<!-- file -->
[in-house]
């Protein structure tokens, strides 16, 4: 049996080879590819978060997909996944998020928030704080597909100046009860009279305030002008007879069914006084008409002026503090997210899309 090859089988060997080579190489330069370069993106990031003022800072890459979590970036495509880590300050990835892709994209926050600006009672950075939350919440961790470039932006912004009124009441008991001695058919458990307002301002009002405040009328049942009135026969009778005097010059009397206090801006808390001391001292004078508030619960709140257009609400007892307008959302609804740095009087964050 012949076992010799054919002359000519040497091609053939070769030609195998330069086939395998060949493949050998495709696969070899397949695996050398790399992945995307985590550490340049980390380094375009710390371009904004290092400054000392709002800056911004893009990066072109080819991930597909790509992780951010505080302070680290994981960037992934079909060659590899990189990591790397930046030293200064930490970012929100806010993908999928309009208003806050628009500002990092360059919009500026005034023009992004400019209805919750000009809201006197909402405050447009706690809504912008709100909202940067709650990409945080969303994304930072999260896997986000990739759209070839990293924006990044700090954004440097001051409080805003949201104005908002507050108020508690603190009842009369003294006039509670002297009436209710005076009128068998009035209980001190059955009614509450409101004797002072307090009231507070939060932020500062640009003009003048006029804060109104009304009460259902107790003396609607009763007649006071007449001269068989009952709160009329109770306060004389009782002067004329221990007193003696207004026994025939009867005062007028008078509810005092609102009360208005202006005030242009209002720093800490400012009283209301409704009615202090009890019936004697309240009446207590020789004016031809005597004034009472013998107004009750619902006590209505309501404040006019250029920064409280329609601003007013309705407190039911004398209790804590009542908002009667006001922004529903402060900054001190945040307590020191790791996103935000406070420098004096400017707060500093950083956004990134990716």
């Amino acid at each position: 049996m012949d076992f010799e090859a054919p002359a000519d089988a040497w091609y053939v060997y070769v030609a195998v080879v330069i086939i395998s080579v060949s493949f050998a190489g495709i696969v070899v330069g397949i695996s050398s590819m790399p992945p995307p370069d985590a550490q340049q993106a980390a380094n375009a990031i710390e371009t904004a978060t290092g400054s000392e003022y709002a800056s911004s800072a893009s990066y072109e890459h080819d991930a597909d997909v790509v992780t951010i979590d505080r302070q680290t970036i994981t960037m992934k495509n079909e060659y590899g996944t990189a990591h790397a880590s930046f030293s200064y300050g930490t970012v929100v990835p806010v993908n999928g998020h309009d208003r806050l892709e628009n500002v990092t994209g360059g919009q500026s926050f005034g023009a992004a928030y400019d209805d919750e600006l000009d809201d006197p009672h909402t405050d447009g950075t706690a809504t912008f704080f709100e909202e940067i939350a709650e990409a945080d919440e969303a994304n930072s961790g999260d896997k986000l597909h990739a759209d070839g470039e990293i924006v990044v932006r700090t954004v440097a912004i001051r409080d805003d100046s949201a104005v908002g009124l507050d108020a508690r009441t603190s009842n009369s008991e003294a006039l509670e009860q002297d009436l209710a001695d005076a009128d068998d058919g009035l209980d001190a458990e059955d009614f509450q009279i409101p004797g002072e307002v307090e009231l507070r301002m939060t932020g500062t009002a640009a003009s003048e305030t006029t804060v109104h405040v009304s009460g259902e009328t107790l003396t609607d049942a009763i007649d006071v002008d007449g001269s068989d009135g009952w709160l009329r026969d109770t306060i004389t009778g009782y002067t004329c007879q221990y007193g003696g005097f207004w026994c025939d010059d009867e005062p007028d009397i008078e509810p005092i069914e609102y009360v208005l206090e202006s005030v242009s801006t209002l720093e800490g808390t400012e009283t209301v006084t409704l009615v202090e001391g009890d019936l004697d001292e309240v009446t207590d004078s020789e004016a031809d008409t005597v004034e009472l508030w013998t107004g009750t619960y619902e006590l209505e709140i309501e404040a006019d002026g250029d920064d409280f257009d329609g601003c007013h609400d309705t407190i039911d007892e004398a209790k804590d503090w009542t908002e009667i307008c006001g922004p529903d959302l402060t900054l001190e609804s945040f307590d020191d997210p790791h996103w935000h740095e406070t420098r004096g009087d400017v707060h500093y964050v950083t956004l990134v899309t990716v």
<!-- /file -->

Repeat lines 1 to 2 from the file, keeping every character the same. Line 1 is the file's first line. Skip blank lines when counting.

[in-house]
């Protein structure tokens, strides 16, 4: 049996080879590819978060997909996944998020928030704080597909100046009860009279305030002008007879069914006084008409002026503090997210899309 090859089988060997080579190489330069370069993106990031003022800072890459979590970036495509880590300050990835892709994209926050600006009672950075939350919440961790470039932006912004009124009441008991001695058919458990307002301002009002405040009328049942009135026969009778005097010059009397206090801006808390001391001292004078508030619960709140257009609400007892307008959302609804740095009087964050 012949076992010799054919002359000519040497091609053939070769030609195998330069086939395998060949493949050998495709696969070899397949695996050398790399992945995307985590550490340049980390380094375009710390371009904004290092400054000392709002800056911004893009990066072109080819991930597909790509992780951010505080302070680290994981960037992934079909060659590899990189990591790397930046030293200064930490970012929100806010993908999928309009208003806050628009500002990092360059919009500026005034023009992004400019209805919750000009809201006197909402405050447009706690809504912008709100909202940067709650990409945080969303994304930072999260896997986000990739759209070839990293924006990044700090954004440097001051409080805003949201104005908002507050108020508690603190009842009369003294006039509670002297009436209710005076009128068998009035209980001190059955009614509450409101004797002072307090009231507070939060932020500062640009003009003048006029804060109104009304009460259902107790003396609607009763007649006071007449001269068989009952709160009329109770306060004389009782002067004329221990007193003696207004026994025939009867005062007028008078509810005092609102009360208005202006005030242009209002720093800490400012009283209301409704009615202090009890019936004697309240009446207590020789004016031809005597004034009472013998107004009750619902006590209505309501404040006019250029920064409280329609601003007013309705407190039911004398209790804590009542908002009667006001922004529903402060900054001190945040307590020191790791996103935000406070420098004096400017707060500093950083956004990134990716």